Essential Information to Protect Your Facility from Auditors

Essential Information to Protect Your Facility from Auditors

EDITOR’S NOTE: This is the third in a multi-part series on the Comprehensive Error Rate (CERT) study in which senior healthcare analyst Cohen describes how to read the study and interpret the data to protect your facility from audits.

As discussed in prior articles, the Comprehensive Error Rate Testing (CERT) study is broken into three primary types: Part A, Part B, and durable medical equipment, prosthetics, orthotics, and supplies (DMEPOS).

In this article, we are going to go through the Part B tables. 

Part B claims are for what many refer to as “profee,” or professional, services. These are services provided by physician and non-physician providers (i.e. nurse practitioners, or NPs, and physician assistants, or PAs), either in the provider’s office or some other facility, but where the claims are submitted by and on behalf of the physician or non-physician practitioner (NPP). The most obvious example would be an office visit in the provider’s office. It’s also possible that, for the convenience of the patient, the office visit service is provided in some other location, like the emergency room. In this case, the location code would indicate that the patient was seen in the emergency room (POS 23); however, the provider (not the facility) would still bill for the visit.

If you were to look in the 2024 National Physician Fee Schedule Relative Value File (January release), you would find 16,323 unique procedure codes (both HCPCS levels 1, 2, and II). When you include the 2,176 procedures with modifiers (26, TC and 53), the total goes to 18,500. That’s a lot of procedures!! As one might expect, it is about impossible for the Centers for Medicare & Medicaid Services (CMS) to sample every one of these in order to produce its improper payment results. Rather, using a statistically valid stratified random sample, the idea is that the sample itself will mimic the distribution of these codes within the general Medicare database (and therefore, be mostly representative of the utilization data). Unfortunately, not having access to the raw data, this is not something I am able to validate, but assuming that the sample is truly a statistically valid random sample (SVRS), then the assumption of representativeness can be made.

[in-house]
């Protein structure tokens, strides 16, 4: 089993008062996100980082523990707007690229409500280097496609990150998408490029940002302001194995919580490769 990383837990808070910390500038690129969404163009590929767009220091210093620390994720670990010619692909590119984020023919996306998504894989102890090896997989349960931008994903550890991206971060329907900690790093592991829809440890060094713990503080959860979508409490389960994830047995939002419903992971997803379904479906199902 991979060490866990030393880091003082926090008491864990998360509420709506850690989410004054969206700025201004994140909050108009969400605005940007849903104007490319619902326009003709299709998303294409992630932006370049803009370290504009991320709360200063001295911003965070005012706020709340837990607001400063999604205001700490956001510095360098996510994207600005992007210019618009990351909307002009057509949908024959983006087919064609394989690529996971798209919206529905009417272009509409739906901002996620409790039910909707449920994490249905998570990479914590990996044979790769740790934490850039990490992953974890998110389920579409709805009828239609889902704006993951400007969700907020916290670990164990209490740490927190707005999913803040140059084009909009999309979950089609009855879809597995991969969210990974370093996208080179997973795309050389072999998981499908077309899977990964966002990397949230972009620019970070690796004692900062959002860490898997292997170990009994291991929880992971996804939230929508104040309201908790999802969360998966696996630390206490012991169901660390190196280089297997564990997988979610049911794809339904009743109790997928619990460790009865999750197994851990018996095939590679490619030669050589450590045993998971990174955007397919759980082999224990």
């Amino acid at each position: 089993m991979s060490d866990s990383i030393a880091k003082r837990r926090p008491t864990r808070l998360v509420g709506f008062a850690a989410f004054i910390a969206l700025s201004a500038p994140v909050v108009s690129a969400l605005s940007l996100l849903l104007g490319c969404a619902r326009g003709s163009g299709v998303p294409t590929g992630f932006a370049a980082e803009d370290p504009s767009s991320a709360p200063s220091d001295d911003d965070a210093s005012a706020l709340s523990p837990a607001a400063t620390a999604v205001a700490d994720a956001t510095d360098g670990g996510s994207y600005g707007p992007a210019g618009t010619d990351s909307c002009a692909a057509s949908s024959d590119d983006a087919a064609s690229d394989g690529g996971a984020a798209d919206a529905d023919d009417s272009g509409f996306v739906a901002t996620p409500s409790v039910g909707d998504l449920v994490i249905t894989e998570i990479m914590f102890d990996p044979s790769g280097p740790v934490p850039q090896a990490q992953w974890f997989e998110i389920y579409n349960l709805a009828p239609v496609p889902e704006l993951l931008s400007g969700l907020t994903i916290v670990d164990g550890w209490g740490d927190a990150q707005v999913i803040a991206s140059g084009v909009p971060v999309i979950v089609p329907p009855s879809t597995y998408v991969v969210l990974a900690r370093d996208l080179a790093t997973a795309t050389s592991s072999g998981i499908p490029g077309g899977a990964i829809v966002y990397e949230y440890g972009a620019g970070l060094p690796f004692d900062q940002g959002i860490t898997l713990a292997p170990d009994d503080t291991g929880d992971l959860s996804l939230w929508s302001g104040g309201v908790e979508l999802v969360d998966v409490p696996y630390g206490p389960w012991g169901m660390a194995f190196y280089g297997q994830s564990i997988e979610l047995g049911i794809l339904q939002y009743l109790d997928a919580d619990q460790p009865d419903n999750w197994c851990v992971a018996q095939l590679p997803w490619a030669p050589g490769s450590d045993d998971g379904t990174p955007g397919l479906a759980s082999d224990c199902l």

For the Part B analysis, CMS pulled 12,303 claims, of which 12,001 were reviewed as part of the study. For those 12,001 claims reviewed, CMS estimated an average improper payment rate of 10 percent, with a 95-percent confidence interval of 8.6 to 11.5 percent. This equates to a precision of under 15 percent, which is not bad, considering the diversity of codes and sample size. Using extrapolation, CMS estimated that this error rate translated to a projected improper payment total of around $11 billion, which accounts for approximately one-third of the projected total overpayment of $32.2 billion. When broken out by under- and overpayments, table B4 shows that overpayments accounted for $10.7 billion, and underpayments accounted for around $1 billion.

Table D1 reports the top 20 service types with the highest improper payment amounts for Part B services, while table E1 reports the same, but by improper payment rate. Below is a snapshot of that table.